Let us examine this situation.

If we take a South-East Australian tribe of the Barkinji pattern, we find it divided into two animal-named intermarrying phratries (or exogamous intermarrying "classes" or "moieties," I call them "phratries"). In each phratry are totem kins, that is, kins named after animals, vegetables, or other things in nature. The names of phratries and totem kins (I know no other word for them but totem kins or totem clans) descend in the female line. No such totem kin occurs in both exogamous phratries, therefore all these units are necessarily exogamous.

Two-thirds of the Australian phratry names are untranslated, like those of the Dieri; the other third, with a single exception (the Euahlayi), are names of animals.[19]

Now turn to the disputable case of the Tlingits of British Columbia. I first examine Mr. Frazer's account of them in Totemism and Exogamy (vol. iii. pp. 264-278). The Tlingits are divided into two exogamous phratries, or "classes," of animal names, Raven and Wolf. (In the north the Wolf "class" is also known as the Eagle.) Phratry exogamy is the rule; descent is in the female line. Each phratry is subdivided into a number of "clans," which are named after various animals. As no "clan" is represented in both phratries, and as all folk are obliged to marry out of their own phratry, the "clans" are, inevitably, exogamous.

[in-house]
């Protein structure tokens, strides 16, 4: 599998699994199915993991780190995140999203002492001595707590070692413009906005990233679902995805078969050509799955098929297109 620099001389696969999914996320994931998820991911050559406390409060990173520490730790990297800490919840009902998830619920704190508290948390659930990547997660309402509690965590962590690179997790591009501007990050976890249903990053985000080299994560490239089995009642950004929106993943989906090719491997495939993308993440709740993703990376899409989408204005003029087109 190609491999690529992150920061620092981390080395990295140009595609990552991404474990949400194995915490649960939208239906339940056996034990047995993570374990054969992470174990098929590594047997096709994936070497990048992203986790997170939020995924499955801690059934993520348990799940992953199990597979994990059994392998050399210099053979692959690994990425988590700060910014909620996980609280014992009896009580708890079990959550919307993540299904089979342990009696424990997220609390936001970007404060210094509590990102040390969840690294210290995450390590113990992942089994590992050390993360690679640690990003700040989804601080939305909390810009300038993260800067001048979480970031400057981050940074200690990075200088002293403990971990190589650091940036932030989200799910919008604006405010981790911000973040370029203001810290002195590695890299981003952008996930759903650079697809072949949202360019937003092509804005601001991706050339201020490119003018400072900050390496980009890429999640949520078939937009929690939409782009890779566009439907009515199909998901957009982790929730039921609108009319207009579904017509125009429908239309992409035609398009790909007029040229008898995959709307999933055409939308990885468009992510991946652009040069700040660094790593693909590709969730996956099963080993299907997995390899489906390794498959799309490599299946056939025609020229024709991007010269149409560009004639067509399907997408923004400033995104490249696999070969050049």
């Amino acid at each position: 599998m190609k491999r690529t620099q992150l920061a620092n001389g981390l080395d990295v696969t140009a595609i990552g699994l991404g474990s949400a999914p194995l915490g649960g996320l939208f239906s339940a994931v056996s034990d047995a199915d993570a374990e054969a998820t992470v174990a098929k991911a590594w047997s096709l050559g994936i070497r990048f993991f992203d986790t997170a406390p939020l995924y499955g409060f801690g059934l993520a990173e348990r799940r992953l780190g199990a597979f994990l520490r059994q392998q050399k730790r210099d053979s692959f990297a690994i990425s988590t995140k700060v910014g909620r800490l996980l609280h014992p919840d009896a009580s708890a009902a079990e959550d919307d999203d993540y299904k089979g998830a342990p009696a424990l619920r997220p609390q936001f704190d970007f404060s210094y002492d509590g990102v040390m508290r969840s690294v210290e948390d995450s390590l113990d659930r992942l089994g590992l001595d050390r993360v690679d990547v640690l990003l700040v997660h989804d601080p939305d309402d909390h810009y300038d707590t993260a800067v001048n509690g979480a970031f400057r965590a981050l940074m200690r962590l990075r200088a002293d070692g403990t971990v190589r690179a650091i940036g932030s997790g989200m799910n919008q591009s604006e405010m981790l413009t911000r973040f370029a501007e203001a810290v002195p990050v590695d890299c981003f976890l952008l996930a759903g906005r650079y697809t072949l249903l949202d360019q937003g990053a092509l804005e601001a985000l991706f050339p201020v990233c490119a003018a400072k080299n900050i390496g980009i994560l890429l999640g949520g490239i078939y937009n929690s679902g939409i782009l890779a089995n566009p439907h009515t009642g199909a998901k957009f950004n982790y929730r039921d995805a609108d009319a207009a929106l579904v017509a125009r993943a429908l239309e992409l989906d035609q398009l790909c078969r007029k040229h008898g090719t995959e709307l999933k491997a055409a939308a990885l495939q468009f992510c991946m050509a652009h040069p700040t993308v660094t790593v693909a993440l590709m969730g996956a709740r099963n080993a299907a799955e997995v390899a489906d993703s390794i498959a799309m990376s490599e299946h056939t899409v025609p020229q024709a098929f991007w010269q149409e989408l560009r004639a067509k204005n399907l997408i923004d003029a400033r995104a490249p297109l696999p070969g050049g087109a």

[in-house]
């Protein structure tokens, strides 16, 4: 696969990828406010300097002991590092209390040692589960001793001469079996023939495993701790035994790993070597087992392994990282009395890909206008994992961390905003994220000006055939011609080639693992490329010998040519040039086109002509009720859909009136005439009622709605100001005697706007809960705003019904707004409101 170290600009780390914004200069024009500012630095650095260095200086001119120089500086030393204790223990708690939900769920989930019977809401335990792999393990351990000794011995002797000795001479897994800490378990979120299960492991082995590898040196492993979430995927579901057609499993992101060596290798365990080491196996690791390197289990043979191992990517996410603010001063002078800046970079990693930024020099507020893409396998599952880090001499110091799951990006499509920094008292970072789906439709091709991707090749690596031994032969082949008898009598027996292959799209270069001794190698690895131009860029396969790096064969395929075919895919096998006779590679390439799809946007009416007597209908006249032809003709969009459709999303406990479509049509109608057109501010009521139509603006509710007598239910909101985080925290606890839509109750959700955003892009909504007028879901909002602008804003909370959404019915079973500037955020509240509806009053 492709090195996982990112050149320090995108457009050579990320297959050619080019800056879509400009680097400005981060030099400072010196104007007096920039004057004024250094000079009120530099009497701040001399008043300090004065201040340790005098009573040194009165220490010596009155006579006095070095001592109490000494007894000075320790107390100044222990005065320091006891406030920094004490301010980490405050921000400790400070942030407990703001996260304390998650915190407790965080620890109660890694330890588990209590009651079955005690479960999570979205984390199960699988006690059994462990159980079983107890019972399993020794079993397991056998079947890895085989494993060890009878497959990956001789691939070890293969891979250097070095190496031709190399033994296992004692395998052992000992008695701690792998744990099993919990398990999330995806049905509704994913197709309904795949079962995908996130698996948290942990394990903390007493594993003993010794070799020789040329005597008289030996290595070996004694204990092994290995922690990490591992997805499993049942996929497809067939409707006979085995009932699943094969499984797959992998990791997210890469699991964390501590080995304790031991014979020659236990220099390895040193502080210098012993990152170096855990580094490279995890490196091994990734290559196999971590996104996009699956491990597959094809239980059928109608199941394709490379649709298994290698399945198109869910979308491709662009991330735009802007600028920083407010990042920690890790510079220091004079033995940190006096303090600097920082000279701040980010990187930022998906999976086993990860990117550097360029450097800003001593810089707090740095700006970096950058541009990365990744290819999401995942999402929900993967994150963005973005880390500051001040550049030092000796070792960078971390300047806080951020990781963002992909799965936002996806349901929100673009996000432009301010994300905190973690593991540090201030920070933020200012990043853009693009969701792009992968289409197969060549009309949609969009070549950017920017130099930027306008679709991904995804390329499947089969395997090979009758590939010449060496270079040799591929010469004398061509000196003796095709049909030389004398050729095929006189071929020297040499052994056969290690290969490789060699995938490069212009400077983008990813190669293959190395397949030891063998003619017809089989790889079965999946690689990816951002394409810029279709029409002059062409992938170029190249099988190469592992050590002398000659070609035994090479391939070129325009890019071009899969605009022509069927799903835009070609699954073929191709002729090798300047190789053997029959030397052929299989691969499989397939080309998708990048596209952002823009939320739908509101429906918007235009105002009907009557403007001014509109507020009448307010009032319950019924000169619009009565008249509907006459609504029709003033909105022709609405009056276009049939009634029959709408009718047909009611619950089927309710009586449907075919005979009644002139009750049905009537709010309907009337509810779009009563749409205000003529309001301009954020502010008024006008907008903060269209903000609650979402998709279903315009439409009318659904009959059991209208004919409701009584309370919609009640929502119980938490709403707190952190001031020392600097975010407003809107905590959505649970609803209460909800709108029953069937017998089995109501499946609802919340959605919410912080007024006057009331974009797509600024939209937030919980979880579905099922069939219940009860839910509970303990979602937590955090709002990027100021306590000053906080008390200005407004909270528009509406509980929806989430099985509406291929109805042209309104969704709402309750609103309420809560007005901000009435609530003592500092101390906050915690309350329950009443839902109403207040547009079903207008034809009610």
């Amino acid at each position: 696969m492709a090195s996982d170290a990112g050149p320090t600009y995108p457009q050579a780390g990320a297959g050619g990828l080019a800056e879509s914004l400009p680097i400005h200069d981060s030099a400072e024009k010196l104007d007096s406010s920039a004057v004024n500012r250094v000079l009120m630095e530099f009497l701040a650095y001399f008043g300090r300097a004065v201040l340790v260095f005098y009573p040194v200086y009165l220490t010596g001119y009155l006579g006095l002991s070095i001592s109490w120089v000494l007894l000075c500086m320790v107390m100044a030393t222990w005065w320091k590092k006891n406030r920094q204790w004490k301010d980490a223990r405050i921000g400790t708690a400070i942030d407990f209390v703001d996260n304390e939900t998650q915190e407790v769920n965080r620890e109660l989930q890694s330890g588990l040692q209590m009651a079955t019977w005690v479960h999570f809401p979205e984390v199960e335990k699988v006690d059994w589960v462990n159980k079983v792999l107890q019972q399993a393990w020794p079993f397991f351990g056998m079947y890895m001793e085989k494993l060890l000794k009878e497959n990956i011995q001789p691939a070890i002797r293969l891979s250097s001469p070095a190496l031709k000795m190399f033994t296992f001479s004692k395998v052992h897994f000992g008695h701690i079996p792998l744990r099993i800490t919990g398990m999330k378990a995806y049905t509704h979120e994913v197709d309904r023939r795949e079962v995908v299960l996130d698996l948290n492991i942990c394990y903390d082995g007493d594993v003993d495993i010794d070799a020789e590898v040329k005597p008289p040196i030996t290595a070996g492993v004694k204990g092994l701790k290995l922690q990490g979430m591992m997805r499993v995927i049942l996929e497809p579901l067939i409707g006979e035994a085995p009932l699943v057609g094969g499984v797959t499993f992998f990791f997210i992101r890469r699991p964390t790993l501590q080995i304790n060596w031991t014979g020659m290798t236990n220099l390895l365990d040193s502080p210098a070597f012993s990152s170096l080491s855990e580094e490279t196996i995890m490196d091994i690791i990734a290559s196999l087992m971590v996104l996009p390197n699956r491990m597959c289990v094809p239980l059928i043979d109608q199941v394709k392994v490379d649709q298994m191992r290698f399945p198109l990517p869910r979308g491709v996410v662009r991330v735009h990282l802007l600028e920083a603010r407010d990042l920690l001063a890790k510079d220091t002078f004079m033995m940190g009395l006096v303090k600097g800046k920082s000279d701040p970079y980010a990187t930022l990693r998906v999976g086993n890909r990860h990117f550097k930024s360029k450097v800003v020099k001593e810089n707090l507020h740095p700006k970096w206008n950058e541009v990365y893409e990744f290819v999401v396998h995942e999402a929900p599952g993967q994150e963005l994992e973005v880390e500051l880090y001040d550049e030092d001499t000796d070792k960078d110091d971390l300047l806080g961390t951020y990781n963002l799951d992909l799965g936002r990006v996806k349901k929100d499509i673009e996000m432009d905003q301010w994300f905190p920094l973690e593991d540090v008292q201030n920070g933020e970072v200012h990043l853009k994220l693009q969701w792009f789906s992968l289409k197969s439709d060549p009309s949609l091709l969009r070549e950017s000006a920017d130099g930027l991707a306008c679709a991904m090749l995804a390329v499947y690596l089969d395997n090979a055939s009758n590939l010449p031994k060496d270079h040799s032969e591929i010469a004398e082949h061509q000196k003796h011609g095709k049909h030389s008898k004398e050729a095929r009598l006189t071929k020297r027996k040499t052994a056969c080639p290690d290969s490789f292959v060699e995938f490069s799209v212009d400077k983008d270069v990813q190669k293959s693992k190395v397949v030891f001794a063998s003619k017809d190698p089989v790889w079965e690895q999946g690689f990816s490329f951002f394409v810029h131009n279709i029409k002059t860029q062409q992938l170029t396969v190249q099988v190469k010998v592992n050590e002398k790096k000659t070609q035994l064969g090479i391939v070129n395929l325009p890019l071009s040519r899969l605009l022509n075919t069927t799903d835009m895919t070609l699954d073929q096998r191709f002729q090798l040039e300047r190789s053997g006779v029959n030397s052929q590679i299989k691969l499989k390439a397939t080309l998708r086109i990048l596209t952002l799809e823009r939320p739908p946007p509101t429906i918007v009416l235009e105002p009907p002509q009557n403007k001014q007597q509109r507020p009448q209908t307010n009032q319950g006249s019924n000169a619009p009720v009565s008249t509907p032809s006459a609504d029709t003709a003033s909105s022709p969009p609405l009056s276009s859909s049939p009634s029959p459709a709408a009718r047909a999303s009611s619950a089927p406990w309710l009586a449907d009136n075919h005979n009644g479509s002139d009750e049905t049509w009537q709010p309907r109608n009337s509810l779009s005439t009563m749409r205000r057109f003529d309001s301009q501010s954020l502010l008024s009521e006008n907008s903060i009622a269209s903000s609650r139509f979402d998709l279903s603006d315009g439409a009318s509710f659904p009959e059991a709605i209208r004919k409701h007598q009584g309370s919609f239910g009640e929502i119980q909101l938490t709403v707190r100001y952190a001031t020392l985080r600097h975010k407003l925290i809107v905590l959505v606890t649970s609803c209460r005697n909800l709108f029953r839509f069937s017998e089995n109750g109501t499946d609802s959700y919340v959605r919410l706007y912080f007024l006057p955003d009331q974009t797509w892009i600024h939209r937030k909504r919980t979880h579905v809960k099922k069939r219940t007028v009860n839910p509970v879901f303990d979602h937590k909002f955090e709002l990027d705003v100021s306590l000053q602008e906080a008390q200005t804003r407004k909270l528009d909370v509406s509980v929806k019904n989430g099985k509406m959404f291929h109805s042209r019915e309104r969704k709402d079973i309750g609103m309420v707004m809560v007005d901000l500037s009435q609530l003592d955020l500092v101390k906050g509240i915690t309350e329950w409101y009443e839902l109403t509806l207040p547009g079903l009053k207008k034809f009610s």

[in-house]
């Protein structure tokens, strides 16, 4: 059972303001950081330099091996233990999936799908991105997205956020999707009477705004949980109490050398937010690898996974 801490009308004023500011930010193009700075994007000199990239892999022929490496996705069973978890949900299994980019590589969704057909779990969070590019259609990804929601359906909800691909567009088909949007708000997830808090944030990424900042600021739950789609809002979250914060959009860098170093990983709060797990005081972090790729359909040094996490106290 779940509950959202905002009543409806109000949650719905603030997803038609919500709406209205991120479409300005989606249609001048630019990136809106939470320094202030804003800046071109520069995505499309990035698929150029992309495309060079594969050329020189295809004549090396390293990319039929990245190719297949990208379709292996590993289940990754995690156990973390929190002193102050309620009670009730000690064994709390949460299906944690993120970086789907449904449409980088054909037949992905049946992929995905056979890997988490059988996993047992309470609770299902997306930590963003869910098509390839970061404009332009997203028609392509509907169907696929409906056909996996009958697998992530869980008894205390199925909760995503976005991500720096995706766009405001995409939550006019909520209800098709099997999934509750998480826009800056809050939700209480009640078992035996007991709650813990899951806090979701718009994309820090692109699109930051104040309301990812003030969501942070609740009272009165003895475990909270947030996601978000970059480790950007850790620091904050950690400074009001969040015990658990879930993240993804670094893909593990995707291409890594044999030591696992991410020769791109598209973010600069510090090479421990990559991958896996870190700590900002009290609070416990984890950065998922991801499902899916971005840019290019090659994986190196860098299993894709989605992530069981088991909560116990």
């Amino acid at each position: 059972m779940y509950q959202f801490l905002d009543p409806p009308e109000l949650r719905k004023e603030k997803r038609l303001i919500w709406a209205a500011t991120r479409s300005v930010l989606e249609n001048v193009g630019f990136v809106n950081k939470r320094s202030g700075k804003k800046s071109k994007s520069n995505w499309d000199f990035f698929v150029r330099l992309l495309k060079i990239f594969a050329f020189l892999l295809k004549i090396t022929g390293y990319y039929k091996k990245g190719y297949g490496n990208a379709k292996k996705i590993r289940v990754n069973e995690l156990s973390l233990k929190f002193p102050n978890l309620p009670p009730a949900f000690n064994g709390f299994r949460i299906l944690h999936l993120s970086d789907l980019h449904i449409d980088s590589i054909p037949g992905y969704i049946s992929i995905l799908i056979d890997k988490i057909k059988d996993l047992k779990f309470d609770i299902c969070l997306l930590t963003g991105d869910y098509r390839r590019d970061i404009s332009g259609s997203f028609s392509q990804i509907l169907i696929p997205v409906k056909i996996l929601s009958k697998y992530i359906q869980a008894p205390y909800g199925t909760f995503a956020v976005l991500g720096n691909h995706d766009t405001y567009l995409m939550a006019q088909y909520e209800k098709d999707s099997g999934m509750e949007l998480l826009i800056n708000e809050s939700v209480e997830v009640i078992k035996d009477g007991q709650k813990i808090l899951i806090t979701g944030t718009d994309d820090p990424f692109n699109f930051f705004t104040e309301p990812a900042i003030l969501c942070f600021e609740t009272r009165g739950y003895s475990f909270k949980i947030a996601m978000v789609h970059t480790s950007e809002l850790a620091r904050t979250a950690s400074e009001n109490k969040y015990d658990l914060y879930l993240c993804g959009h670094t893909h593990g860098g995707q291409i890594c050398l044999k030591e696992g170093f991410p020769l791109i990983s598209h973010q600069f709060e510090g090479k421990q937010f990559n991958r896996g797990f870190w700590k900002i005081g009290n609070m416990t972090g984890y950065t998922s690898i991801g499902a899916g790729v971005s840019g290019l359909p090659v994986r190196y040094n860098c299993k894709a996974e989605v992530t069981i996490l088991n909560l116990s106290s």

For purposes of comparison with other British Columbia tribes, I give the list of Tlingit totem kins furnished by Mr. Frazer, "on the authority of Mr. F. Boas"[20]:

Sea Lion.Killer Whale.
Codfish.Sparrow Hawk.
Skate.Thunder Bird.[21]

As I found out, and proved, in many Australian tribes the name of each phratry also occurs as the name of a totem kin in the phratry; so also it is among the Tlingit—teste Mr F. Boas.[22]

Thus on every point—female descent, animal-named phratries, animal-named totem kins, and each phratry containing a totem kin of its own name, the Tlingit totemism is absolutely identical with that of many South-Eastern Australian tribes of the most archaic type.

But the Tlingit, unlike the Australians, live in villages, and "the families or households may occupy one or more houses. The families actually take their names from places." (I italicise the word "families.") Mr. Frazer's authorities here are Holmberg (1856), Pauly (1862), Petroff ("the principal clans are those of the Raven, the Bear, the Wolf, and the Whale"), Krause (both here undated). Dr. Boas (1889). and Mr. Swanton (1908).

Mr Goldenweizer[23] does not mention that the "clans" of the Tlingit have animal names. Quite the reverse; he says that "the 'clans' of the Tlingit ... bear, with a few exceptions, names derived from localities."[24] This is repeated on p. 225.

At this point, really, the evidence becomes unspeakably perplexing. Mr. Frazer, we see, follows Mr. F. Boas and Holmberg (1856) in declaring that the "clans" of the Tlingit bear animal names. Mr. Goldenweizer says that, "with few exceptions," the "clans" of the Tlingit bear "names derived from localities."[25] Mr. Goldenweizer's authority is "Swanton, Bur. Eth. Rep., 1904-1905 (1908), p. 398." Mr. Frazer[26] also quotes that page of Mr. Swanton, but does not say that Mr. Swanton here gives local, not animal, names to the clans of the Tlingit. Mr. Frazer also cites Mr. Swanton's p. 423 sq. Here we find Mr. Swanton averring that Killer Whale, Grizzly Bear, Wolf, and Halibut are in the Wolf phratry, "on the Wolf side," among the Tlingit; while Raven, Frog, Hawk, and Black Whale are on the Raven side. Here are animal names (not precisely as in Mr. Boas' list) within the phratries. But Mr. Swanton does not reckon these animal names as names of "clans"; to "clans" he gives local names in almost every case. To his mind these animal names in Tlingit society denote "crests" not "clans" and with crests we enter a region of confusion.